More often than not these conditions are also outwardly invisible, making the odyssey that much greater.

Often these people are labelled, or diagnosed incorrectly and an incorrect diagnosis can be anything but positive to an individual's experience. It can be almost impossible to shake the likes of, 'Your racing heart is just anxiety.' 

Or, my personal favourite, when a general physician overseeing my two abnormally painful pregnancies said, 'You just have an achy body type.' The very obvious undertone being here that I just needed to suck it up.

Getting a diagnosis right and getting it right swiftly vastly improves health outcomes for people living with conditions such as EDS. 

Early intervention, implementation of appropriate management strategies, and prompt referrals can significantly change the entire life course of a person living with EDS for the better.

Despite having hit pause on my career for now and having not become the full-of-life mum or life partner I envisioned I would be, I still find lots of joy in life's little moments. 


The park visits with my two young sons where I have the energy and threshold to go down the slide a few times or the days I can manage to join my husband and sons on short bush walks coupled with the hours upon hours of slowly tending to our modest veggie patch and garden are enough.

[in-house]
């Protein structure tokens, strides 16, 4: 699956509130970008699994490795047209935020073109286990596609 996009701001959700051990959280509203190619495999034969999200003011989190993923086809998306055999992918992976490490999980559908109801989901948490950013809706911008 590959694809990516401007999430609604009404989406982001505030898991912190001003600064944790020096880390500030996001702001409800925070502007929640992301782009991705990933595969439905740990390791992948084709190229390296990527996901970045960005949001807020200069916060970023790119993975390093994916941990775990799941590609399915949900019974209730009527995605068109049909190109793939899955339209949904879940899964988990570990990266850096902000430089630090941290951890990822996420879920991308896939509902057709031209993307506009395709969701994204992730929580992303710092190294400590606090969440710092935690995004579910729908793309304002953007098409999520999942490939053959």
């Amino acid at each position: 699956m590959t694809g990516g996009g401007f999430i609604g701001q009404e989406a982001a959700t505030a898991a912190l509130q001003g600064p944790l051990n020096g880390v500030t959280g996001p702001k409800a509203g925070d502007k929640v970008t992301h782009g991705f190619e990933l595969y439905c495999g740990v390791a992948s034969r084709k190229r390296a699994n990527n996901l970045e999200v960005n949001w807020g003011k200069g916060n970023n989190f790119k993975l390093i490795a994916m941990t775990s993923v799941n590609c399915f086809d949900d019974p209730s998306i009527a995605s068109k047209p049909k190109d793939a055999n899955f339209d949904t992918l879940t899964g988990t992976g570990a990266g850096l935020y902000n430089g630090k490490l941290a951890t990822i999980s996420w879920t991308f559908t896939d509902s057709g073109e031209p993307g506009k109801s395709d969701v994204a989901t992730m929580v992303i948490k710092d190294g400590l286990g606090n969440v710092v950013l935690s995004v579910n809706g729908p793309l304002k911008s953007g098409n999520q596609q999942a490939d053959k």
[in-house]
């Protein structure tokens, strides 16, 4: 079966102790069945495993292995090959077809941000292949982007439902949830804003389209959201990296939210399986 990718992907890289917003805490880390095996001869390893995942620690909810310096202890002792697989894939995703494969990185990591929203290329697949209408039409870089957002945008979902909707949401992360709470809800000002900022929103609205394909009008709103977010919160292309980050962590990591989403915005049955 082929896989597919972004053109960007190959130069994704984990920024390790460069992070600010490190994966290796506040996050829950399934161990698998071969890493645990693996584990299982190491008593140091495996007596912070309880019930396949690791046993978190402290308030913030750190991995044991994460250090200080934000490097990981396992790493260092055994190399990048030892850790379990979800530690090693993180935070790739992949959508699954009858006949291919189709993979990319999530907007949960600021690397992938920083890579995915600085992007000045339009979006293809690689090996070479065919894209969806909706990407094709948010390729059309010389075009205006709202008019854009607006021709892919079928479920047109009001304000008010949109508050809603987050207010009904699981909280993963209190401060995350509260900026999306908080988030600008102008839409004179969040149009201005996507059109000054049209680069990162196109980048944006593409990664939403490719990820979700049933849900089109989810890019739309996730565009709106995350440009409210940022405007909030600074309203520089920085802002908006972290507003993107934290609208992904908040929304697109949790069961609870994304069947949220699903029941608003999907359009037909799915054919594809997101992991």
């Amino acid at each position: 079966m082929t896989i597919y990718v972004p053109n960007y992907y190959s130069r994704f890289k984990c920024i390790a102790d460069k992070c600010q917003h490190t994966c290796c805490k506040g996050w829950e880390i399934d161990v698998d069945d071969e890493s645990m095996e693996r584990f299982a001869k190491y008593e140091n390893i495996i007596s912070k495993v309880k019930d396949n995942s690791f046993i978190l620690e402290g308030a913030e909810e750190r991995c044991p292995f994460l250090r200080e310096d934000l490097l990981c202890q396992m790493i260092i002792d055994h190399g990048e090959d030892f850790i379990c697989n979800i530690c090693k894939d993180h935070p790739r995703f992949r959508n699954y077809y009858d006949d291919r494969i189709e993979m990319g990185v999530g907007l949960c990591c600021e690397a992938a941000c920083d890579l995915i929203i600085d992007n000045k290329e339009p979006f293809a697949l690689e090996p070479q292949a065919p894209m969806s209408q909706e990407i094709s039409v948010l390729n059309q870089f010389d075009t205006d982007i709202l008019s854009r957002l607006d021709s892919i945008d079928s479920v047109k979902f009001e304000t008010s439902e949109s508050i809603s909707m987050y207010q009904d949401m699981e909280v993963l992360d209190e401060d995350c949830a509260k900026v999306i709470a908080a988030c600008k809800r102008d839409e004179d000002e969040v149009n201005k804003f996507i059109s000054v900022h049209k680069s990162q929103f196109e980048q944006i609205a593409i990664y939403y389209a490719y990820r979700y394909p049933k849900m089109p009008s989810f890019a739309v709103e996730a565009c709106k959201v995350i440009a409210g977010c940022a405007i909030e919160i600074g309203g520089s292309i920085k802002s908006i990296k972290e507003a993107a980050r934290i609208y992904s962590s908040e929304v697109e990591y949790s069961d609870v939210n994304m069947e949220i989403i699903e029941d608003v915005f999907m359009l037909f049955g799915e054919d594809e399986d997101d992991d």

Image: Supplied.

Shifting perspective amongst the chaos and constantly moving goalposts of life with EDS has been imperative to me achieving and maintaining a sense of fulfillment.


Having the understanding, that this is just how it is and that life is imperfectly perfect despite not looking exactly as I had planned and knowing that is okay. The spark is in the small stuff. The light is in the darkness. It is all still there. Sometimes you just have to look a little harder.

Feeling almost impartial to the deficits I cannot control but relishing the fact that through sharing my journey I am and will continue to help other people. 

I am trying to carve out a role as a health advocate and hope to establish a national charity for heritable Connective Tissue Disorders in the coming years.

Advocating and sharing the knowledge and know-how that I wish someone had been able to impart to me early in my journey is an extremely rewarding experience.

May is EDS awareness month. And I want to shine a light on it.

The complexity but also the intricate and nuanced details heritable Connective Tissue Disorders bring. 

These conditions are a beast unto themselves, with many practitioners not knowing a great deal about them, often having been taught in medical schools; when you hear hoofbeats to think of horses, not zebras. 

But this May, if just one new doctor reads a little more about EDS because of my voice, many many patients will reap the benefits.

Because Zebras do exist, and we quite simply need more doctors listening and keeping an eye out for us.

To learn more about EDS, visit the website of the global community, The Ehlers-Danlos Society.


Janna is a 36-year-old mother of two residing in Sydney's Eastern Suburbs with her young family. She lives with the chronic illness and rare disease, Ehlers-Danlos Syndrome. Janna is also a health advocate, aspiring health writer and a healthcare professional. In early 2020, Janna founded  Zebra Blends - a health advocacy brand, with focus given to both Ehlers-Danlos Syndrome and other heritable Connective Tissue Disorders. You can follow Janna's journey at @ZebraBlends and @The.Rare.Writer.

Feature Image: Supplied.